ABOUT THE COALITION
The Chattanooga Regional Homeless Coalition works to develop community actions that move homeless people and families to self-sufficiency and permanent housing, according to the agency's website. In 2011 the coalition represented 10 local agencies that served people who are homeless.
Instead of being used dollar-for-dollar directly to help people who are homeless, an estimated $20,000 raised during the Grateful Gobbler Walk is being spent on overhead expenses for the Chattanooga Regional Homeless Coalition.
And some money raised during the 2012 Thanksgiving Day walk may be used to pay attorney fees, said Bo Hixson, the coalition's board chairman.
The board is split, and one member has resigned over whether those are appropriate uses of the Gobbler money.
But Hixson said he plans to replenish all the money as soon as adequate grant money flows in again.
"We're just trying to keep the doors open at this point," Hixson said during the coalition's January board meeting, where the issue was discussed.
The Grateful Gobbler Walk has been a Thanksgiving Day tradition for 13 years. Walkers pay $25 to participate.
According to the 2012 Grateful Gobbler news release, "100 percent of the net proceeds generated by the 2012 Grateful Gobbler Walk will provide our community with funds to assist with the unmet needs of people experiencing homelessness. Last year's Grateful Gobbler proceeds assisted over 200 people in obtaining housing, transportation and case management services."
According to coalition policy, 25 percent of net Gobbler proceeds are dedicated to agencies that assist homeless people, and 75 percent are used to provide rental assistance or pay fees that may help a homeless person get into housing.
The 2012 walk generated an estimated $100,000, and about 20 percent of that has been spent for coalition overhead expenses and other fees, board treasurer Erin Creal said during the January meeting. Some of the money also was used to assist the overnight shelter at the Chattanooga Community Kitchen.
Hixson said it was necessary to use Gobbler money to keep the coalition operating after former Executive Director Mary Simons resigned in November.
Simons was the only person authorized to draw down grant funding available to the coalition, said Hixson. Since Simons' resignation, Clare Sawyer, the interim executive director, also got authority to get some grant funds, Hixson said.
A board member also will get authorization so the coalition always will be able to get resources even if the staff changes, Hixson said.
The coalition has contracted with Chattanooga Housing Authority Chief Financial Officer Philippe Lindsay for forensic review of its finances, according to minutes from the December board meeting.
The forensic review is expected to be complete in February, Hixson said.
Simons declined comment.
CHA Executive Director Betsy McCright, who also declined comment, was chairwoman of the Grateful Gobbler fundraiser and has since resigned from the homeless coalition's board.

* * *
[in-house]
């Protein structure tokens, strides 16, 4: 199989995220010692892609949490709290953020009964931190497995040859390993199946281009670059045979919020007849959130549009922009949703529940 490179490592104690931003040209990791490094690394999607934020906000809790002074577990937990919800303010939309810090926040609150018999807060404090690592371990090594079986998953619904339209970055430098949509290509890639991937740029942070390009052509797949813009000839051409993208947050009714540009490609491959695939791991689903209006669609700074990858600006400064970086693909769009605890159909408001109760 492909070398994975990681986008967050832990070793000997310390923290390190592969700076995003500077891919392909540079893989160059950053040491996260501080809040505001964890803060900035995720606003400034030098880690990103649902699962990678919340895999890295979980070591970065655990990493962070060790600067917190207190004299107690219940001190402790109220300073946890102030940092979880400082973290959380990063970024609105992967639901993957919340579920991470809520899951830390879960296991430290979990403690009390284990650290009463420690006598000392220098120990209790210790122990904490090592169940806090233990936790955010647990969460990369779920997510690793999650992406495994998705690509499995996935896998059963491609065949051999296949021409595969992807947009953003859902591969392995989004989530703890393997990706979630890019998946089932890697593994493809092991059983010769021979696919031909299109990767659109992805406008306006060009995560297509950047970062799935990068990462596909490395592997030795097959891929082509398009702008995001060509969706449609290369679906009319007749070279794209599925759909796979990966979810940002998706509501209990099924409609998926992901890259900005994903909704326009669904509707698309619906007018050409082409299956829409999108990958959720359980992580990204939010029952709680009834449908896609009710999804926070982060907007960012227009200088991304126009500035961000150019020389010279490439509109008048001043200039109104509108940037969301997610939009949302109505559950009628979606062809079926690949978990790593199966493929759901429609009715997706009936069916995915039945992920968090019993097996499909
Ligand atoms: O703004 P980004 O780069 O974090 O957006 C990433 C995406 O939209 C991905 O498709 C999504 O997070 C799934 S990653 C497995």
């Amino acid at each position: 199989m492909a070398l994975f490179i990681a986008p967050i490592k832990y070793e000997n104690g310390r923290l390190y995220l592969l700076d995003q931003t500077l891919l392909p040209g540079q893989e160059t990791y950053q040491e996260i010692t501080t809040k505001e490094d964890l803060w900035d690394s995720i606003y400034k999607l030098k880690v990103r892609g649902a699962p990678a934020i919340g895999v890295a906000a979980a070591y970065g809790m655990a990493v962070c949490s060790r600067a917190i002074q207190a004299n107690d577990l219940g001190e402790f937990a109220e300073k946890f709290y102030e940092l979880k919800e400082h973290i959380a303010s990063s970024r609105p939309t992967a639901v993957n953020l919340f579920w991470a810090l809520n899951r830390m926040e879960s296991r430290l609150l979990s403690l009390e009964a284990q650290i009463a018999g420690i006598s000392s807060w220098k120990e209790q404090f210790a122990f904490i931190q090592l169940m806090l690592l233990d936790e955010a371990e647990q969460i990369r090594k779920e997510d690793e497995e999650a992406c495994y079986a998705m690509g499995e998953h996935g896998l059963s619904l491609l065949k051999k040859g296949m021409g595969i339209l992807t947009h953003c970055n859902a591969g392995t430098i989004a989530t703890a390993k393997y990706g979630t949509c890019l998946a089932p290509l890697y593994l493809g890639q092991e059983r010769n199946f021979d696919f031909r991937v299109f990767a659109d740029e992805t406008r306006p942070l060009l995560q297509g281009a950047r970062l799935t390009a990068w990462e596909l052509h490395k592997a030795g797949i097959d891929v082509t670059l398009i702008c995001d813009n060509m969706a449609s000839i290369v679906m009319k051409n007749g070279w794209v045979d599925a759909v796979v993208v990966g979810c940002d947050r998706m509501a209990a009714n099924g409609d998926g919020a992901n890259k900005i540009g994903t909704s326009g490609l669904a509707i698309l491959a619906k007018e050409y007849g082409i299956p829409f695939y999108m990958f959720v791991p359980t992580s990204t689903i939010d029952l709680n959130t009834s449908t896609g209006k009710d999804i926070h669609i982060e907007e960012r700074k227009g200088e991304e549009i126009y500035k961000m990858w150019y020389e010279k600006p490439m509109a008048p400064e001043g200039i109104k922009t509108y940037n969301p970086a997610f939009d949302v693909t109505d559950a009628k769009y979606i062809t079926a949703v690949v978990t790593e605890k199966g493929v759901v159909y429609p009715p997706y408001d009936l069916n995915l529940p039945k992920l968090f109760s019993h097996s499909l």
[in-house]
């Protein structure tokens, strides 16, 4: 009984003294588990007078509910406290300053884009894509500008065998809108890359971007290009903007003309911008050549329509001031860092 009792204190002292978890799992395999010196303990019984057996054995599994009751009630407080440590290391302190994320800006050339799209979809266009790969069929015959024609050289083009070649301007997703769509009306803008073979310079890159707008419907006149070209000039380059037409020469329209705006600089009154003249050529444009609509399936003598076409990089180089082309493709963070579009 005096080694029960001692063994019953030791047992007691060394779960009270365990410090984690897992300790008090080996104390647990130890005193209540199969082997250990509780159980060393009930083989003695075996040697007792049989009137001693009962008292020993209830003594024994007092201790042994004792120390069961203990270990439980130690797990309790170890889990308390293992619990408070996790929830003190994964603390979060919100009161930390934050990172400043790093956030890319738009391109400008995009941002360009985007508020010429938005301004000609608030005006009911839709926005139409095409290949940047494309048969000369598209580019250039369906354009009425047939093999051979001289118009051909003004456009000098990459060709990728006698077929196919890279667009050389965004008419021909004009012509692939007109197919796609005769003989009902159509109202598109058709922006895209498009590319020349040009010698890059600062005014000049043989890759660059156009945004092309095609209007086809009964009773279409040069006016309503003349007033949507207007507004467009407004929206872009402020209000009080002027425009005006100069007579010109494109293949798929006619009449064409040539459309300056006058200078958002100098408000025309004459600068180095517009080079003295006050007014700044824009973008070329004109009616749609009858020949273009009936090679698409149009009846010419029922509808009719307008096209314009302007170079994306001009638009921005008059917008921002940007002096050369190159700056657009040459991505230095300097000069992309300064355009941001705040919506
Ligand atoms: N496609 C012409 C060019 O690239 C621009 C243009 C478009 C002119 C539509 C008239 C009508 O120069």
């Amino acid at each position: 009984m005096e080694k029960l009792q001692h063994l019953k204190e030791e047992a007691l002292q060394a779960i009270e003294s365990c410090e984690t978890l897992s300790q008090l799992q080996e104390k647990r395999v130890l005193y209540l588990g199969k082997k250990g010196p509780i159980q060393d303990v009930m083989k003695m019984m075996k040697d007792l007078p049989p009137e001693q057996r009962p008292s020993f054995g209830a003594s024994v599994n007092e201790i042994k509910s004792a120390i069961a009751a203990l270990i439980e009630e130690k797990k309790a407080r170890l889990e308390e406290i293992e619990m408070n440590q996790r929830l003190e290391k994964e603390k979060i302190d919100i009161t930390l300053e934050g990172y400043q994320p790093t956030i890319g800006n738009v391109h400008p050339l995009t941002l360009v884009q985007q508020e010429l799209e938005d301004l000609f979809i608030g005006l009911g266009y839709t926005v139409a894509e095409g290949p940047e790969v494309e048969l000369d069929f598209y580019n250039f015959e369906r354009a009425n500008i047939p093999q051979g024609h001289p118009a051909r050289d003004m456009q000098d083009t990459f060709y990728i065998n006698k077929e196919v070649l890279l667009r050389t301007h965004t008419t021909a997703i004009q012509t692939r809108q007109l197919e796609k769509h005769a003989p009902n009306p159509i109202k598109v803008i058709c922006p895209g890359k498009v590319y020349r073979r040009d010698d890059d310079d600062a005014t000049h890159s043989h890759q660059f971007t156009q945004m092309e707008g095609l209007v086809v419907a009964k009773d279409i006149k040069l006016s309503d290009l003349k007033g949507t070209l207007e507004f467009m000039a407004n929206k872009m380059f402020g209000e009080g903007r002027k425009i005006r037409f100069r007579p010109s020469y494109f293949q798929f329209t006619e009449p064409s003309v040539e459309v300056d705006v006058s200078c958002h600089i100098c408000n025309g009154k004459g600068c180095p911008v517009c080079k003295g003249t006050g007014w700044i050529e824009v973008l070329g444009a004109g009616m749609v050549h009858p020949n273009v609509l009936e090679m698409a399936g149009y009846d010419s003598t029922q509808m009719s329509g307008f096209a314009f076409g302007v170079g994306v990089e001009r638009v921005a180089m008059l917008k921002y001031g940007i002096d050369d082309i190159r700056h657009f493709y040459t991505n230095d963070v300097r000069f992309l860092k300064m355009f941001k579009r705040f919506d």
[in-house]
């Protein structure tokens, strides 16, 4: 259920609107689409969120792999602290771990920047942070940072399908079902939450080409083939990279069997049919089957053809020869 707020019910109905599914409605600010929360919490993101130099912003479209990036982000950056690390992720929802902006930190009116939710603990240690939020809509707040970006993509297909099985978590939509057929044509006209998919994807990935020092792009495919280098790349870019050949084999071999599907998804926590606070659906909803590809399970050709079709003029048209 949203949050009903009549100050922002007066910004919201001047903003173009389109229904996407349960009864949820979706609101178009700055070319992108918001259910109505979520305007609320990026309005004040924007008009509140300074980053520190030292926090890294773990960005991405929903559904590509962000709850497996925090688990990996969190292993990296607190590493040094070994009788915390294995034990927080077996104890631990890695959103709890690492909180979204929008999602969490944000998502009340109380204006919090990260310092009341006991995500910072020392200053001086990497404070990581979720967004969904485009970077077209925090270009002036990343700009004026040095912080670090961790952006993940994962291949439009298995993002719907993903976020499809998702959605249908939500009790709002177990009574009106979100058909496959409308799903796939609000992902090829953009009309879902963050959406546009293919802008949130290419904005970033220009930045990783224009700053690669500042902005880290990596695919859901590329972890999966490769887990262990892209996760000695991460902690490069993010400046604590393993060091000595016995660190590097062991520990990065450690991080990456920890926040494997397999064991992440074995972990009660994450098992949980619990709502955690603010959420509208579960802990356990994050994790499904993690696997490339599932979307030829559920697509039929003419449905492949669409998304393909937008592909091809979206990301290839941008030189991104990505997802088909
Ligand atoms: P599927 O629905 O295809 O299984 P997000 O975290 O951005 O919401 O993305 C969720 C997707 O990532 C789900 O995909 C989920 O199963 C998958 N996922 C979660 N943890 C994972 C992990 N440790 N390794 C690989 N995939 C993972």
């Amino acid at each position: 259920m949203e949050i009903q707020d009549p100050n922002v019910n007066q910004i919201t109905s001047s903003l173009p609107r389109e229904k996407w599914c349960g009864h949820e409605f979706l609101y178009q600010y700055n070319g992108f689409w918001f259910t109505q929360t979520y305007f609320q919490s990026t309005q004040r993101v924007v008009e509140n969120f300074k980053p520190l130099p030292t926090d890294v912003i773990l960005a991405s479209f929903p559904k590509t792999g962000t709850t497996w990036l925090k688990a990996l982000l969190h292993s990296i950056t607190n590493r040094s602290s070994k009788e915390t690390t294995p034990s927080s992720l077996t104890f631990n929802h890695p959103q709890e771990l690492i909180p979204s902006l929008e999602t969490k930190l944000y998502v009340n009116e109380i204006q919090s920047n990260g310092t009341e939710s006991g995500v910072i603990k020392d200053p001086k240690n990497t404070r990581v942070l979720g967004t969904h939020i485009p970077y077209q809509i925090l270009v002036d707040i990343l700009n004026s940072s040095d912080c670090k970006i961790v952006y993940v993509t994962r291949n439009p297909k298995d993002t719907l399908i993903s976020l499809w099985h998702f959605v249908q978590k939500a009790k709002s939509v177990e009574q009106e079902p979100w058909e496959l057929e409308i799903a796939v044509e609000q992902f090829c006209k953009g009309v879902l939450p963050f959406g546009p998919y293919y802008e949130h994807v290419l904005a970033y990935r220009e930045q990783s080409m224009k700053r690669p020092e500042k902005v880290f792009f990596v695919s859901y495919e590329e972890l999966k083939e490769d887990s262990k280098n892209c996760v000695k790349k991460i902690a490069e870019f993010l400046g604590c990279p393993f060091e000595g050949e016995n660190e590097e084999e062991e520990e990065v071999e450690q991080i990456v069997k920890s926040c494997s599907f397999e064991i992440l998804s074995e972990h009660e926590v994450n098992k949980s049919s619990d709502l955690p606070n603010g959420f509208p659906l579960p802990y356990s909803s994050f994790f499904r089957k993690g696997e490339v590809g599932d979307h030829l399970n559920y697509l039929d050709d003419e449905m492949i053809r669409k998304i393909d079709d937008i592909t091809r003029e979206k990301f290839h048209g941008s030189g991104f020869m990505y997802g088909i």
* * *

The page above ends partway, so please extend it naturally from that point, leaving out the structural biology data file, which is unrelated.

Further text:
According to the December board minutes, McCright asked if federal money was being used to pay for salaries at the coalition. Creal replied that Gobbler funds are being used to operate.
The minutes also stated, "the staff and executive committee have faced many delays with getting a good picture of the financial situation due to staff absences, passwords and keys to the offices."
Hixson stated in a written news release dated Jan. 9, "The resignation of the executive director of the Chattanooga Regional Homeless Coalition occurred just prior to the Grateful Gobbler Walk. This resulted in the coalition incurring various professional expenses in addressing matters arising prior to and out of that resignation. With a volunteer board to fill in during the absences of an executive director, it was necessary to contract with professionals specializing in areas that the coalition cannot handle internally.
"Because the Chattanooga Regional Homeless Coalition does not currently have an income source for such unanticipated and nonreoccurring costs and operational expenses, a portion of the Grateful Gobbler funds was used to cover these unforeseen costs," according to the statement.
Beth Ratledge Washburn, a coalition board member and Veterans Administration social worker, opposed the use of Gobbler money to pay expenses even though some board members said it was necessary for the organization to stay afloat until funding could be restored.
"I have two people right now who need that money," she said during the December meeting. "If they don't get it, they could sleep under a bridge tonight."
Yolanda Putman has been a reporter at the Times Free Press for 11 years. She covers housing and previously covered education and crime. Yolanda is a Chattanooga native who has a master’s degree in communication from the University of Tennessee and a bachelor’s degree in journalism from Alabama State University. She previously worked at the Lima (Ohio) News. She enjoys running, reading and writing and is the mother of one son, Tyreese. She has also ...